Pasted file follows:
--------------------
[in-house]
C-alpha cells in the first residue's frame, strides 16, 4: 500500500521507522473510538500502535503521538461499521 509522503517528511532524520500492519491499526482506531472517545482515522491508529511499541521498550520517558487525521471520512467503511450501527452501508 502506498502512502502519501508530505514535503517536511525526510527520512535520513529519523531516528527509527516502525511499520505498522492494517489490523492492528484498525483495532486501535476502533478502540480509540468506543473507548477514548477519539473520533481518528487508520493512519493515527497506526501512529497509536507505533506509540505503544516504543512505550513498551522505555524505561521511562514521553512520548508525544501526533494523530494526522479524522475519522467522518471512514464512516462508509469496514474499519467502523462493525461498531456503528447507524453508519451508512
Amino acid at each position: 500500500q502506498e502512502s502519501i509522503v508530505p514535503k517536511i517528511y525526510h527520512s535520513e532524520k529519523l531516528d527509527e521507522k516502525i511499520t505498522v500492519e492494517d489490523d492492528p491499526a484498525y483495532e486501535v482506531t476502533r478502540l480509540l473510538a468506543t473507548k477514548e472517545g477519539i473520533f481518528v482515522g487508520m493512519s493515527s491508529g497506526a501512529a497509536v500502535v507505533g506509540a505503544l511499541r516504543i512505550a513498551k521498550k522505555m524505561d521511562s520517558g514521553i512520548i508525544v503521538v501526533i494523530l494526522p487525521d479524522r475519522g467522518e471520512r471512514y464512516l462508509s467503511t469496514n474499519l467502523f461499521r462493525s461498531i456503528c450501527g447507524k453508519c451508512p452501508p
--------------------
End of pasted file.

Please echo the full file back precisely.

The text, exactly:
[in-house]
C-alpha cells in the first residue's frame, strides 16, 4: 500500500521507522473510538500502535503521538461499521 509522503517528511532524520500492519491499526482506531472517545482515522491508529511499541521498550520517558487525521471520512467503511450501527452501508 502506498502512502502519501508530505514535503517536511525526510527520512535520513529519523531516528527509527516502525511499520505498522492494517489490523492492528484498525483495532486501535476502533478502540480509540468506543473507548477514548477519539473520533481518528487508520493512519493515527497506526501512529497509536507505533506509540505503544516504543512505550513498551522505555524505561521511562514521553512520548508525544501526533494523530494526522479524522475519522467522518471512514464512516462508509469496514474499519467502523462493525461498531456503528447507524453508519451508512
Amino acid at each position: 500500500q502506498e502512502s502519501i509522503v508530505p514535503k517536511i517528511y525526510h527520512s535520513e532524520k529519523l531516528d527509527e521507522k516502525i511499520t505498522v500492519e492494517d489490523d492492528p491499526a484498525y483495532e486501535v482506531t476502533r478502540l480509540l473510538a468506543t473507548k477514548e472517545g477519539i473520533f481518528v482515522g487508520m493512519s493515527s491508529g497506526a501512529a497509536v500502535v507505533g506509540a505503544l511499541r516504543i512505550a513498551k521498550k522505555m524505561d521511562s520517558g514521553i512520548i508525544v503521538v501526533i494523530l494526522p487525521d479524522r475519522g467522518e471520512r471512514y464512516l462508509s467503511t469496514n474499519l467502523f461499521r462493525s461498531i456503528c450501527g447507524k453508519c451508512p452501508p